Follow TV Tropes


Film / A Nightmare on Elm Street 3: Dream Warriors

Go To

Those little slices of Death.
How I loathe them."

A Nightmare on Elm Street 3: Dream Warriors is the third film in the Nightmare on Elm Street series, released in 1987.

Freddy is still plaguing the dreams of the teens of Springwood. Their condition is thought to be psychological, and several of them have been placed in a psychiatric hospital. Nancy Thompson, the Final Girl of the first film, joins the hospital staff, planning to help the kids to realize powers within their dreams and become the Dream Warriors to defeat Freddy.

Following the mixed reception of Freddy's Revenge, New Line managed to convince Wes Craven back to write a sequel that makes no mention of the events of the second film and brings back the protagonist of the original feature, Nancy Thompson. The film added more dark humor into the Elm Street formula by having Freddy make jokes and one-liners about his victims' plights, an aspect that would carry over into the subsequent sequels. It also establishes the pattern of Freddy tailor-making nightmares to play off each victim's unique fears and self-doubts.

This film provides examples of:

  • Abandoned Hospital: The abandoned Westin Hills facility.
  • Actor Allusion: Freddy's bones knock Neil into his supposed grave and starts shoveling dirt on him. This references Neil's actor Craig Wasson being buried alive in Body Double.
  • All Therapists Are Muggles:
    • Subverted with Dr. Neil Gordon. He's one of the therapists trying to help the Freddy-plagued kids and while skeptical at first, he is willing to admit the possibility that they and Nancy are faced with a supernatural threat.
    • Played straight with Dr. Elizabeth Simms. She, unfortunately, assumes they're delusional and has one of them sedated: the worst possible outcome of this trope, under the circumstances.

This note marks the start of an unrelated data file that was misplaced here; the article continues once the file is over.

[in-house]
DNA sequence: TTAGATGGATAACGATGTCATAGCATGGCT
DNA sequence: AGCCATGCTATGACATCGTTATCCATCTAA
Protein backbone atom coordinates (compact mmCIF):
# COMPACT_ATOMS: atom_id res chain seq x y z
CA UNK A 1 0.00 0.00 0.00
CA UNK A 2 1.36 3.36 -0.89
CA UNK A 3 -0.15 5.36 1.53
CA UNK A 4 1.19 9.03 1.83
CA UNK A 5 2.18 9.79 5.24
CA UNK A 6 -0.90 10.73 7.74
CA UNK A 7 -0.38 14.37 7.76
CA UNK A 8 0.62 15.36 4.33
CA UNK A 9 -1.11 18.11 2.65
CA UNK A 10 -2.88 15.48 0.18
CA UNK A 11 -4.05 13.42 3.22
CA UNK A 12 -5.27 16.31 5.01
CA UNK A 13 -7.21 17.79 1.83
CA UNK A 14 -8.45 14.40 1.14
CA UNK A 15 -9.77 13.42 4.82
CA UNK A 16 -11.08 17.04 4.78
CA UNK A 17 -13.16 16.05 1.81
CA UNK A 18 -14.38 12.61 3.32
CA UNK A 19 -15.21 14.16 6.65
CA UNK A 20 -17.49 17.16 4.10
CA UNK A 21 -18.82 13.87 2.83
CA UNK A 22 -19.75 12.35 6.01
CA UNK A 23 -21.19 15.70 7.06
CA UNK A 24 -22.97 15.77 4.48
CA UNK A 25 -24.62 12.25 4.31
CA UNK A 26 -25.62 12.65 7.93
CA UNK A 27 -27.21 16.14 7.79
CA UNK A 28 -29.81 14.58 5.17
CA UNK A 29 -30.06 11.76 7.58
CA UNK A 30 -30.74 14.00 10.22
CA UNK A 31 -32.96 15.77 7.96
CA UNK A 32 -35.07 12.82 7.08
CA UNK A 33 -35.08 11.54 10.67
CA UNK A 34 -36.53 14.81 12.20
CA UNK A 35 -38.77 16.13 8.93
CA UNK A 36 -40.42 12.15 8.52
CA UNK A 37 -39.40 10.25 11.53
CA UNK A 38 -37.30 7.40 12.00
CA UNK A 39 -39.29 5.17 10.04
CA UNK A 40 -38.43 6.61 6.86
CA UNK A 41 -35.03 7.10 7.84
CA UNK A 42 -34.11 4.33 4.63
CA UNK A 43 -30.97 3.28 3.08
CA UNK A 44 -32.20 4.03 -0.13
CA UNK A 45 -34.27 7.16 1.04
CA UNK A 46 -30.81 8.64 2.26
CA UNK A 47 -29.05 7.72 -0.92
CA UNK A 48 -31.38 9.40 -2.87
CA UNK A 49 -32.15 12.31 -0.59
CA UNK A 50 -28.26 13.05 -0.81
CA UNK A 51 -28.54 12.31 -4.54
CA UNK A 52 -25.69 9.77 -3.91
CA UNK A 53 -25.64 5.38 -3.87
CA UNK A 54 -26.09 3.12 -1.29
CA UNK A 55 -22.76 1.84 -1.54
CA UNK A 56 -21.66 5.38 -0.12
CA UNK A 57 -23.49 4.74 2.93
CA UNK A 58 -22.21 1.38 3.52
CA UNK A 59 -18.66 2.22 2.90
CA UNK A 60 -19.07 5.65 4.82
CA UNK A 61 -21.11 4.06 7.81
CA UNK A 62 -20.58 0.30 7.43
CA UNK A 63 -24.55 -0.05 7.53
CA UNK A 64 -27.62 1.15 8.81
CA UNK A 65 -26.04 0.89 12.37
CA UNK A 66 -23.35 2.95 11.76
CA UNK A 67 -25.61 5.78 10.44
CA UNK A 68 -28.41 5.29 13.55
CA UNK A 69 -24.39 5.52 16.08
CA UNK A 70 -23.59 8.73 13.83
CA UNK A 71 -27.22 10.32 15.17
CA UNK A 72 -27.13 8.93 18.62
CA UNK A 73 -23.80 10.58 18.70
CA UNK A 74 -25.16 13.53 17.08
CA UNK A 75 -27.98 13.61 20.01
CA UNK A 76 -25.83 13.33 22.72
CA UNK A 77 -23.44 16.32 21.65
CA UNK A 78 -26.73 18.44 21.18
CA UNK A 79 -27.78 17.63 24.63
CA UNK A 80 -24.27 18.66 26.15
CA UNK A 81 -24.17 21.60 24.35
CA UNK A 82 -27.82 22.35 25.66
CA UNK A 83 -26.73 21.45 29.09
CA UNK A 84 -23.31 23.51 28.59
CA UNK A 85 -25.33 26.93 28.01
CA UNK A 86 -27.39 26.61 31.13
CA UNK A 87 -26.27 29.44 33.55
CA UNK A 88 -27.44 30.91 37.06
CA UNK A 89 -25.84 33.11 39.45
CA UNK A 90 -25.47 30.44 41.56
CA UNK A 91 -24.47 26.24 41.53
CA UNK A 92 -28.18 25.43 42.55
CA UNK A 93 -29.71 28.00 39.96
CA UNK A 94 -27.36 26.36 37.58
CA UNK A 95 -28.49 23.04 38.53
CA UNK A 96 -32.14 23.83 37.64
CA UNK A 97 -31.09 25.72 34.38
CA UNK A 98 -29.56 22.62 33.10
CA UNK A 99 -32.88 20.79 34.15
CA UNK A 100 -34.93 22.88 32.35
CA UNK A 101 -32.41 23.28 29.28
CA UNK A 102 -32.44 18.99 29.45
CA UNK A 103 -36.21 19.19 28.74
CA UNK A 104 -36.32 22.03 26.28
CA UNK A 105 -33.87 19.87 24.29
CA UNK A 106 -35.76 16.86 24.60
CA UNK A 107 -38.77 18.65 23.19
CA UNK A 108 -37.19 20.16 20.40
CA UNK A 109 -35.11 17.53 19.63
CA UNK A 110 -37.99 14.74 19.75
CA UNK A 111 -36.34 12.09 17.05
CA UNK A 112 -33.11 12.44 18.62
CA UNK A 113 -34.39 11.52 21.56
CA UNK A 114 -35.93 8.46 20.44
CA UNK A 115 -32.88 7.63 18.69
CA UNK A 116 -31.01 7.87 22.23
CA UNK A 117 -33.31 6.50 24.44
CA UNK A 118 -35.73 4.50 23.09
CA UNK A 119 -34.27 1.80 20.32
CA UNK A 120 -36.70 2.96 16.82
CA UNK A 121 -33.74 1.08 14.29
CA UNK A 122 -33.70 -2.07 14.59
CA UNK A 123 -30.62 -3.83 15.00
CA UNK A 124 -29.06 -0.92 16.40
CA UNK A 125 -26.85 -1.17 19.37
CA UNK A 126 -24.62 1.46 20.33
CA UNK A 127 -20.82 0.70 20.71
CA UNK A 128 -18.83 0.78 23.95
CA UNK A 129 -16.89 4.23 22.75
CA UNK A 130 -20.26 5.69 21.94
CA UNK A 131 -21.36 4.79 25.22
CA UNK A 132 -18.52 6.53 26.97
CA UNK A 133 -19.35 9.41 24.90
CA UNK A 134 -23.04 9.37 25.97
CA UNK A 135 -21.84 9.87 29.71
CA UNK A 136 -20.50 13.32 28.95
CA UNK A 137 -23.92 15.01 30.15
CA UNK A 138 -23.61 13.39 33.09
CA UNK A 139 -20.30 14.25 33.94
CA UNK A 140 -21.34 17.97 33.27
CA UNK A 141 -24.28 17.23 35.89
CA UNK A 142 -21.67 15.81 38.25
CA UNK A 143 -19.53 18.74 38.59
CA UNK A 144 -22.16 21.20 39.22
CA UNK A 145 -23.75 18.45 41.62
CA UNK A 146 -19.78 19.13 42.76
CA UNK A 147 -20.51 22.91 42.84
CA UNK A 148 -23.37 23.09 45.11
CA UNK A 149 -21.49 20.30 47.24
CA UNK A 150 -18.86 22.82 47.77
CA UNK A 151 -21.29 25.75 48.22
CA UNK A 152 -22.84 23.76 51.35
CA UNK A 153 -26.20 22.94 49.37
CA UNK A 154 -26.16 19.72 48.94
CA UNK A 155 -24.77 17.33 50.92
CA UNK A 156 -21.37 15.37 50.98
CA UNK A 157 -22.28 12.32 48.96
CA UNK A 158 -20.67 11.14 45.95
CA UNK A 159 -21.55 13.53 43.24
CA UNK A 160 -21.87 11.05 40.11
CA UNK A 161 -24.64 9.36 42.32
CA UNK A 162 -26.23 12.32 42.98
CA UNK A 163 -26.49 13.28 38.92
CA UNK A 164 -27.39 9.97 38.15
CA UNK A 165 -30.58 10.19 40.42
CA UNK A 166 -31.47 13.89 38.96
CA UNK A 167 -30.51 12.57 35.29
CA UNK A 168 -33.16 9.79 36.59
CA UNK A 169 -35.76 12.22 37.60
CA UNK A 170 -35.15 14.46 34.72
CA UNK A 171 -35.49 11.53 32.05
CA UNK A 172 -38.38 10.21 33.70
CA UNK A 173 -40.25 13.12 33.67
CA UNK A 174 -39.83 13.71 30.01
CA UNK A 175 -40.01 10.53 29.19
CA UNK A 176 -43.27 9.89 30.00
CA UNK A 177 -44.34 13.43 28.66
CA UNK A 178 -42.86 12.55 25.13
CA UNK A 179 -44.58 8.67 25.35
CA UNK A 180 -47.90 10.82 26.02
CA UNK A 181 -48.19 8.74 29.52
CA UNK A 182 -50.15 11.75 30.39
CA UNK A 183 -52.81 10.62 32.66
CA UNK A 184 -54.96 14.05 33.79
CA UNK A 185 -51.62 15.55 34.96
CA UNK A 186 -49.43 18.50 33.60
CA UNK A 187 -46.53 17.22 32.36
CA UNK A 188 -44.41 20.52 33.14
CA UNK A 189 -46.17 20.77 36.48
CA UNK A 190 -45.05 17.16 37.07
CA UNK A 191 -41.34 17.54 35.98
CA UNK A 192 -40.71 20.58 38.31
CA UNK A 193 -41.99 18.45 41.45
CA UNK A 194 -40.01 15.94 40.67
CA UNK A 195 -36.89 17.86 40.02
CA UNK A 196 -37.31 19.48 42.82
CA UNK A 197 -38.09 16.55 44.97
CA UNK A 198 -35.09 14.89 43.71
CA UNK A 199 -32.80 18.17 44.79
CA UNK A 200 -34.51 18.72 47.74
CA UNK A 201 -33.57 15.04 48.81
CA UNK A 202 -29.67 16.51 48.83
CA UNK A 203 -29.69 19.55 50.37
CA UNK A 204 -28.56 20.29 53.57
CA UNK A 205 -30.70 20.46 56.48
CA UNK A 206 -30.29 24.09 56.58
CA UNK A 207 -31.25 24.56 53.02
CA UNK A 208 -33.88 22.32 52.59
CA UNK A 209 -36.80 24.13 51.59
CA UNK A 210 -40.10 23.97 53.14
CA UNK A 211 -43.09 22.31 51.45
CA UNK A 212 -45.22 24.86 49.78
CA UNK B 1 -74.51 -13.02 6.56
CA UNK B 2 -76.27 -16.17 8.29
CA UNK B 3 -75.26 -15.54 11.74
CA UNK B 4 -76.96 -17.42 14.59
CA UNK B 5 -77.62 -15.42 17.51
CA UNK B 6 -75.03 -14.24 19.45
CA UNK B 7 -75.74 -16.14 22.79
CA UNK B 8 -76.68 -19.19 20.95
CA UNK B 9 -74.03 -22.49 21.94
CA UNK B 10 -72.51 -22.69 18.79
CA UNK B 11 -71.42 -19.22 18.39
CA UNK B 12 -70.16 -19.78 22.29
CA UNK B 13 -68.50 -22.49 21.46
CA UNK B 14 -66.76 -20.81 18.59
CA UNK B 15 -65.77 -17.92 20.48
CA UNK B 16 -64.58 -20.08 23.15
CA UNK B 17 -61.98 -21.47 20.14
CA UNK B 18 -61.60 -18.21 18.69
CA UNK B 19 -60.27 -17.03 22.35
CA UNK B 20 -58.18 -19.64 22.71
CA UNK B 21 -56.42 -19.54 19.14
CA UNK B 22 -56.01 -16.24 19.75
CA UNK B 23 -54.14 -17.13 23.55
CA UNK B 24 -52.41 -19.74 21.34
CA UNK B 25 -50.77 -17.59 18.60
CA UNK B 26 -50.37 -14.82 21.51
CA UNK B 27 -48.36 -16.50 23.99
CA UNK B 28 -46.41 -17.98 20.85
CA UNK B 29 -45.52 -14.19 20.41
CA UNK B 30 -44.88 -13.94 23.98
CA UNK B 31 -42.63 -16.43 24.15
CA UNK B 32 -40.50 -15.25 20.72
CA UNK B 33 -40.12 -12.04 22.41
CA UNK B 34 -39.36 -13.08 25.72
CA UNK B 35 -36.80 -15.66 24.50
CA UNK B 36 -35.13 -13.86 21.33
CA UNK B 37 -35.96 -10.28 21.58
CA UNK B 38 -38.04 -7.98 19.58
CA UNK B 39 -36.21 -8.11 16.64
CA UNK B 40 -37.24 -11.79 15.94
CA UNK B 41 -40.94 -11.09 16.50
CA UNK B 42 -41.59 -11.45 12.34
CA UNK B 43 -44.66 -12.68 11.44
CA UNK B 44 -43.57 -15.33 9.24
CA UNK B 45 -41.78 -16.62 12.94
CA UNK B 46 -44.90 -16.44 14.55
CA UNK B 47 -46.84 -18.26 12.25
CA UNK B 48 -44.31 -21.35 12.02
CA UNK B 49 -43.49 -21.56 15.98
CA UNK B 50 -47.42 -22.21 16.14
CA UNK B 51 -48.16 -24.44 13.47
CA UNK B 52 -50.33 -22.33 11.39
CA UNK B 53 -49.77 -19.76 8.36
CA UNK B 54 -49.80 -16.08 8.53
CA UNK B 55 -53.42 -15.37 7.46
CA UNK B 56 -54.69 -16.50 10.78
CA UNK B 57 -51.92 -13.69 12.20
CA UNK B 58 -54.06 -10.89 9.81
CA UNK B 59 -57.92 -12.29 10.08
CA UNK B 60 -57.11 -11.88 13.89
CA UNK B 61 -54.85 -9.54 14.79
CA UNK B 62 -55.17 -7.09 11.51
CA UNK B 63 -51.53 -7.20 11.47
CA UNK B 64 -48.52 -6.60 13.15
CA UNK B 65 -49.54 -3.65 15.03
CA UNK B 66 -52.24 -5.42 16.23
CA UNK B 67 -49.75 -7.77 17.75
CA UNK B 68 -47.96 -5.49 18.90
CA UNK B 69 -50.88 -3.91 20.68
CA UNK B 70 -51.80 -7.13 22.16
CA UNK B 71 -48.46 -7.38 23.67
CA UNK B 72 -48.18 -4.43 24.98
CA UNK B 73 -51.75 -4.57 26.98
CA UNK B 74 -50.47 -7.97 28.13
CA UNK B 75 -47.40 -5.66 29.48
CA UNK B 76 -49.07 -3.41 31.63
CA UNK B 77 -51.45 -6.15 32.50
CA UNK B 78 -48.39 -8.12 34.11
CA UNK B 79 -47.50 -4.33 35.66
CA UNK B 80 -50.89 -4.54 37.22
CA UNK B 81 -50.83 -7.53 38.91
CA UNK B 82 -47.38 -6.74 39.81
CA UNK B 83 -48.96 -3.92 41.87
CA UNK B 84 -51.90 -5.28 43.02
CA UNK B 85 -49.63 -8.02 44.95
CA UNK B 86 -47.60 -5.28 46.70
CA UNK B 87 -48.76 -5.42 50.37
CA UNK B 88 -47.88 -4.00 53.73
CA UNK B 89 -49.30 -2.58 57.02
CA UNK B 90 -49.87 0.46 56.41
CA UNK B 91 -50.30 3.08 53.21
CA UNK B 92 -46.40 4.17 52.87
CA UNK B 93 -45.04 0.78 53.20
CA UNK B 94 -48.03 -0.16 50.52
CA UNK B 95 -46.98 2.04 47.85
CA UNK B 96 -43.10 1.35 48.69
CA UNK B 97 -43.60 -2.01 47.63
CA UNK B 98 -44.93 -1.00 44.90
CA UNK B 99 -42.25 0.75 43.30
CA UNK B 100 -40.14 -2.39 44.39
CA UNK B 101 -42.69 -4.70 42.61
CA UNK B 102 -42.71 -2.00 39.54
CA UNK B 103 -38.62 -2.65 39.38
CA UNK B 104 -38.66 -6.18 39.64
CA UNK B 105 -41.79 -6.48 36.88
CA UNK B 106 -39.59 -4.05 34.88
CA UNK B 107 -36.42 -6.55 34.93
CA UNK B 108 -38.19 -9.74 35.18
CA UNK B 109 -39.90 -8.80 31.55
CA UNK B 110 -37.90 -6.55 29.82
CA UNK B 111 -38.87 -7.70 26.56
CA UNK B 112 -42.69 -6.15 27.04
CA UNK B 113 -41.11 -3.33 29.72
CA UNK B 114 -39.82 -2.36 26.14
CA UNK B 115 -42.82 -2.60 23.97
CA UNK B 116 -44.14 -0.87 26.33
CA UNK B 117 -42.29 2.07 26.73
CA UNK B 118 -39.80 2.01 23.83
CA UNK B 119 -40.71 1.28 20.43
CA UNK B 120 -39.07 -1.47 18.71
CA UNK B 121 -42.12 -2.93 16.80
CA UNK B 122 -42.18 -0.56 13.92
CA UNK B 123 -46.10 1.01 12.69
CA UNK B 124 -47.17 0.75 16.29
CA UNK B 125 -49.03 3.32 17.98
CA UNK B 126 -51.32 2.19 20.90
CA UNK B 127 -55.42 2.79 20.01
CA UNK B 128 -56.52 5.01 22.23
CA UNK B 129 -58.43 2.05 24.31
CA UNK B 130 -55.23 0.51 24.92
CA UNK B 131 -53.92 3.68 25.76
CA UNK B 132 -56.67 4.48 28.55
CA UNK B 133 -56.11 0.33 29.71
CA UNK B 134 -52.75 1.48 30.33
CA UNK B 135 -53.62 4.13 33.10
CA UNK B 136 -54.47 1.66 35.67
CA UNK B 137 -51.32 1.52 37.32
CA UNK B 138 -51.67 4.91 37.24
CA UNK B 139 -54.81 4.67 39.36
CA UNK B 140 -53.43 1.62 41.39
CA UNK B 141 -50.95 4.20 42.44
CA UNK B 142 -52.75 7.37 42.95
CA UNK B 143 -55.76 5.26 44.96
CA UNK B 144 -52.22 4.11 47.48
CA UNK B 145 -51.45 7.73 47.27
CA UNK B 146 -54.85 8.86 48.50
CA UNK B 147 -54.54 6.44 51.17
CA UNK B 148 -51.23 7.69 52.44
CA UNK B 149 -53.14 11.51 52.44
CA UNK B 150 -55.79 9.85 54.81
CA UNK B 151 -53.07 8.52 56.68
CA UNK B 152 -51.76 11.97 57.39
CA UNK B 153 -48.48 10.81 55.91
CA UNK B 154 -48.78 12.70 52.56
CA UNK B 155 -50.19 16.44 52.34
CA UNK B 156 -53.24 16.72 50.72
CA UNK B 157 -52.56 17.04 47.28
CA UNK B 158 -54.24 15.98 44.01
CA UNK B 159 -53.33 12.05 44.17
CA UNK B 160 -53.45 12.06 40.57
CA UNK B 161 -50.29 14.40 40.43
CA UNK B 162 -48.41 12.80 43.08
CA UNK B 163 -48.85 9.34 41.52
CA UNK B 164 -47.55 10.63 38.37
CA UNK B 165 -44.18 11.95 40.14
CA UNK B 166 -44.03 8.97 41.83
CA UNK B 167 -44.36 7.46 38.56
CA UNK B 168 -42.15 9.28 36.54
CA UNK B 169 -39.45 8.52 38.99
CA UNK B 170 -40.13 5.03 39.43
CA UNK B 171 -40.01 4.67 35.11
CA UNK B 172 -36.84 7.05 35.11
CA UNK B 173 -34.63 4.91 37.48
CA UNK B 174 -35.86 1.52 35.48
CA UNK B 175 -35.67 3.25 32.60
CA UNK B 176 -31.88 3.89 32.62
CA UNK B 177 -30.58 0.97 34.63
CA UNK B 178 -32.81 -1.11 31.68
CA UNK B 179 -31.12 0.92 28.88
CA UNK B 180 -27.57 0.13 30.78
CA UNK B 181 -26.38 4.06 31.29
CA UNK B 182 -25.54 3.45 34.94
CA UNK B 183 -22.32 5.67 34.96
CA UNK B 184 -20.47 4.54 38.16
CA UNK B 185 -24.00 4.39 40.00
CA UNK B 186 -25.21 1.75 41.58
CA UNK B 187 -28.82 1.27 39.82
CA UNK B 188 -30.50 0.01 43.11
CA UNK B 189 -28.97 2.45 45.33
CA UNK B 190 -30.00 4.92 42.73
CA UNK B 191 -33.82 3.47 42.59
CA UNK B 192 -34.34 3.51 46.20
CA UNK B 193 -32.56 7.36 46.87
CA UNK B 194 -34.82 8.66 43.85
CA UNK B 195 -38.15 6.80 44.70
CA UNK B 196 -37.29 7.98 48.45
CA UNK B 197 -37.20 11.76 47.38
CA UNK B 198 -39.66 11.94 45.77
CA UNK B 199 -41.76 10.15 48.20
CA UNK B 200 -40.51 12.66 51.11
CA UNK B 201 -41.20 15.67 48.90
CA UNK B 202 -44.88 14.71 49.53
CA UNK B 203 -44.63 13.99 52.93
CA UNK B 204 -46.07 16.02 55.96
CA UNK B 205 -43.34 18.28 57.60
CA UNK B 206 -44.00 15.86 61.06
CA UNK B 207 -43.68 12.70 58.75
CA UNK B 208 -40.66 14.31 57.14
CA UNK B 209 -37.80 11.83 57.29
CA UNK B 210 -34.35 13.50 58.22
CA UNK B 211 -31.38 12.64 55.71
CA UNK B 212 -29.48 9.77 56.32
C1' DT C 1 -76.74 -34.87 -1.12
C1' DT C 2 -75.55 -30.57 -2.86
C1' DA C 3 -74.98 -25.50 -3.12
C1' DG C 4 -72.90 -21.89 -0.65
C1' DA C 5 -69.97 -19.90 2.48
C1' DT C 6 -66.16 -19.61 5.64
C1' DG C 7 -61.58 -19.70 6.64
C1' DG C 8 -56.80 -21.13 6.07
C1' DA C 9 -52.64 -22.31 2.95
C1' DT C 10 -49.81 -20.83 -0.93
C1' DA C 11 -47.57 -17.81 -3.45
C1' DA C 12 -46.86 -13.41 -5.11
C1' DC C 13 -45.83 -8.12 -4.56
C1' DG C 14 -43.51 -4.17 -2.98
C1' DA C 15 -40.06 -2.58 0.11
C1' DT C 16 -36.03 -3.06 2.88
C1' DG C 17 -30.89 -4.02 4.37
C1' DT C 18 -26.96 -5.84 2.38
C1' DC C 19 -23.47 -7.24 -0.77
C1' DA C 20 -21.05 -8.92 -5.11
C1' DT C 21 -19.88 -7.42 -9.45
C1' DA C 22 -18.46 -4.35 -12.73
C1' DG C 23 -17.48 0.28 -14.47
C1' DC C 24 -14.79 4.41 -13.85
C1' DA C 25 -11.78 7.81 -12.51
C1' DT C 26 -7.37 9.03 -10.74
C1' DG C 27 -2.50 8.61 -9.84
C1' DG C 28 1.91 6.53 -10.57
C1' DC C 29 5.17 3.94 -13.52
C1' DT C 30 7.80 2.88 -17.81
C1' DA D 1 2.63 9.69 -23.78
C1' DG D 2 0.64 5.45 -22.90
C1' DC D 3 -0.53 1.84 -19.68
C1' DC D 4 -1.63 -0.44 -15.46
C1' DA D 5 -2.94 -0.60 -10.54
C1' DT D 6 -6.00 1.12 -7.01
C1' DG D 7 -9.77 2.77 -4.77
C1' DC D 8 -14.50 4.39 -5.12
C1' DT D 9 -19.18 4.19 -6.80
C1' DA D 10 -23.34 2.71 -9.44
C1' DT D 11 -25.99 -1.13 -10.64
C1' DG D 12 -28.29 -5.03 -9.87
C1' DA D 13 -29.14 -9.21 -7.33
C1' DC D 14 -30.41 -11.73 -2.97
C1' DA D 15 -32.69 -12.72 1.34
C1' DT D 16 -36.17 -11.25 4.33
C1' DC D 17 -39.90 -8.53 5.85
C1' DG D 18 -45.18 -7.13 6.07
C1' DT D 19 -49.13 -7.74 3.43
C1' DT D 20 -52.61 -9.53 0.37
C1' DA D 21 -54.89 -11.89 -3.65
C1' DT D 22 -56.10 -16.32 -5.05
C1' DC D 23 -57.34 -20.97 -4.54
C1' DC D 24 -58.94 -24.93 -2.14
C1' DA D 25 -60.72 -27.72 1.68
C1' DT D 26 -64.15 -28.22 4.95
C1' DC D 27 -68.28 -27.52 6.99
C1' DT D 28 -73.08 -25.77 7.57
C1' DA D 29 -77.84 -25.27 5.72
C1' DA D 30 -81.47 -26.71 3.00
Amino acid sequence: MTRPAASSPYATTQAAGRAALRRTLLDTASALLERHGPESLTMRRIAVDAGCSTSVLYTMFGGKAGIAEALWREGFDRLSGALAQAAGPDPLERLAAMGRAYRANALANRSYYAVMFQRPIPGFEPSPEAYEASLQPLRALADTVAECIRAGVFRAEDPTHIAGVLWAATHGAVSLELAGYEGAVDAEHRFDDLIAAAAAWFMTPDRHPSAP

• And I Must Scream:
    • When Freddy explains he's been absorbing his victims' souls, he pulls off his shirt to demonstrate their tortured faces on his torso.
    • Joey, when he's suspended over a hellish, burning cavern, tied by four tongues to his bed frame and can't scream for help.
  • Arbitrary Skepticism: As unbelievable as a ghostly Serial Killer murdering teens in their sleep is, Dr. Elizabeth Simms assumes that their nightmares are all just "manifestations of guilt" and completely dismisses the fact that they are all having nightmares of the same menacing figure. The fact that she continuously denies such things even as the bodies pile up is even more damning.
  • Badass Normal: Nancy, as she is the only character without a dream power, yet still is the most competent "dream warrior".
  • Big "NO!": Joey gets his voice back by shouting a Big "NO!" at the sight of the other protagonists being snatched away by the Mirror-Freddies.
  • Black Dude Dies First: Perhaps surprisingly for a 1980's slasher flick, completely averted. Both black characters survive the entire film, and one of them never even finds out the truth about Freddy.
  • Body Horror: When Freddy threatens Taryn with syringes full of heroin, her old injection scars turn into greedy, sucking orifices, clamoring for their fix.
  • Bond One-Liner: Freddy delivers one as he kills Taryn via a heroin overdose.
    Freddy: What a rush.
  • Bury Your Disabled: Despite having magic as his dream power, the wheelchair-bound Will doesn't fare any better against Freddy.
  • Catapult Nightmare: Freddy himself at the end of the "Dream Warriors" music video.
  • The Cameo: Zsa Zsa Gabor appears in a television interview with Dick Cavett watched by Jennifer.
  • Celebrity Casualty: Freddy Krueger kills Zsa Zsa Gabor while she is appearing on Dick Cavett's talk show.
  • Chained to a Bed: Freddy poses as Hospital Hottie to lure Joey into an empty room where he ties him to the bed. With giant human tongues.
  • Cigarette Burns: While watching TV late at night past the mandatory bedtime at Westin Hills Asylum, Jennifer puts out a cigarette on her hand in an effort to stay awake so Freddy can't come after her. It fails, and he kills her.
  • The Coroner Doth Protest Too Much: With no other leads to go on, the police assume Freddy's murders are a wave of teen suicides. This includes kids apparently shoving their heads into wall-mounted TV sets (and it's an even bigger stretch if you count the deaths from the first movie).
  • Covers Always Lie: The cover has: Taryn with white '80s Hair rather than the black spiked mohawk and what looks to be daggers rather than switchblades; a male character wielding a metal mace although no such weapon appears in the film; a girl in the who middle seems to be a combination of Nancy and Kristen, with Kristen's long hair but Nancy's skunk stripe that goes down the middle of the hair; and Kincaid carrying a black billy club/baton even though he has no weapons. (It is of course possible this artwork was based on an earlier version of the script wherein the characters and/or their weapons and powers were different.)